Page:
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Incumbents Disrupting Incumbents: How Tech Giants are Upending Traditional Healthcare Payor Business Models

Gary Smith

Director, Account Management, EPAM US
Blog
  • Life Sciences & Healthcare

Previously, we outlined what would motivate tech giants to enter the healthcare market. Now let’s turn our attention to the impact these moves will have on healthcare payors. There are many ways to frame this discussion but to get started, let's ask a few rather obvious questions. Where do tech giants have an advantage and where do they have the highest chance of being successful? 

Unsurprisingly, tech giants are leveraging their strengths in the healthcare market and already have a strong track record of focusing on the customer…really, really focusing on the customer. Armed with hardware (phones, tablets, wearables, computers, etc.) and/or software (applications, web sites, cloud services, mobile apps, etc.) expertise, these behemoths have established a direct channel to millions of consumers. This direct contact produces an incredibly large and continuous stream of data points, enabling captive marketing, seamless delivery and testing of new offerings, as well as the ability to constantly explore and innovate with real customers. This direct-to-consumer model could upend the traditional employer-centered model of health insurance.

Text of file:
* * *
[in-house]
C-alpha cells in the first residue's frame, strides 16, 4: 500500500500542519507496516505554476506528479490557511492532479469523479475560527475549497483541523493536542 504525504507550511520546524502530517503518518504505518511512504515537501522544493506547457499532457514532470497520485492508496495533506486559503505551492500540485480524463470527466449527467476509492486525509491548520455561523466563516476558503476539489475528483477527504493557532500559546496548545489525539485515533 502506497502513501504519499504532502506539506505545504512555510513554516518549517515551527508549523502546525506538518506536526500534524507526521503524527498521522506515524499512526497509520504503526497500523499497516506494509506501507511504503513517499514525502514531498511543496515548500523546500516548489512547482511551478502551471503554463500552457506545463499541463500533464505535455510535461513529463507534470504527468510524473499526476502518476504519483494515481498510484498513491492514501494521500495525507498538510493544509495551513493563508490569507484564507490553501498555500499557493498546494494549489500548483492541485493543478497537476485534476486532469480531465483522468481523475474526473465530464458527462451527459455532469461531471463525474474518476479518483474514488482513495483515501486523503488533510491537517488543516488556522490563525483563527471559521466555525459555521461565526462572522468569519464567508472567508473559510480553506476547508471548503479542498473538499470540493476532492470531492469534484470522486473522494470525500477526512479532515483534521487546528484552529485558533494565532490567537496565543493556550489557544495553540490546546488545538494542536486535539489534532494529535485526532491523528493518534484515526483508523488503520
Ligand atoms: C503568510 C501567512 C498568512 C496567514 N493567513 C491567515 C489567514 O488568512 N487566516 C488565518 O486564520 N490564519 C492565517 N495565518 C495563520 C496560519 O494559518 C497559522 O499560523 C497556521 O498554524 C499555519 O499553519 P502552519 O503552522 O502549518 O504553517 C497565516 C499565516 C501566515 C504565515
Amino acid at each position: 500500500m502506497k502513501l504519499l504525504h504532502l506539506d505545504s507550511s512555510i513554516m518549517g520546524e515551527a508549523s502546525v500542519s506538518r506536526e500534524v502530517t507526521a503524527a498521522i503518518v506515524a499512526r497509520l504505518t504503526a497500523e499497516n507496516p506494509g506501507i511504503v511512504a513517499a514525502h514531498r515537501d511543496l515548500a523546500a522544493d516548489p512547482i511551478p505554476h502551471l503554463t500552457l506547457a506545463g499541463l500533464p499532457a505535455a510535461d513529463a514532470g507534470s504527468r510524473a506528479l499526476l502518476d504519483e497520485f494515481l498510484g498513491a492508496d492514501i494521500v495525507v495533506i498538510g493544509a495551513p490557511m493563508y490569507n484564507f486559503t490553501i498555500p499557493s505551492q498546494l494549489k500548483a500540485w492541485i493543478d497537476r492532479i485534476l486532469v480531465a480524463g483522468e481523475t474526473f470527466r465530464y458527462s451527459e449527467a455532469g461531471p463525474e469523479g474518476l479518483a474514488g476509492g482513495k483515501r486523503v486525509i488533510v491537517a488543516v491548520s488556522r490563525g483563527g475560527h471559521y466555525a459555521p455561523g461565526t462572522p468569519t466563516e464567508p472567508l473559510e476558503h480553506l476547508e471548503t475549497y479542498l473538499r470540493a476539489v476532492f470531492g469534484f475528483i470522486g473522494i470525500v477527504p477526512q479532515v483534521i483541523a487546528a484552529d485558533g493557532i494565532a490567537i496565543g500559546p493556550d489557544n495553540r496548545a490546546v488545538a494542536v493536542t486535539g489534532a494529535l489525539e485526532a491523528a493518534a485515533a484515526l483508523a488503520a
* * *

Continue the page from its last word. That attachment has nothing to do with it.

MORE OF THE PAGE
So, how exactly is the direct-to-customer relationship playing out for some of these companies? Take Apple, a company well known for its product design, for example. Approximately 90 million smartphone owners in the US use an iPhone, 81 million Americans own an iPad, and unknown millions  of US consumers have purchased Apple Watches (Apple does not disclose Apple Watch sales). With IoT technology and wearables on hand, consumers use these devices to track their health and wellness. Apple is enabling its customers to create and monitor new streams of health data through its new FDA-approved watch, which lets users track steps, monitor their heart rate, perform an EKG and detect falls.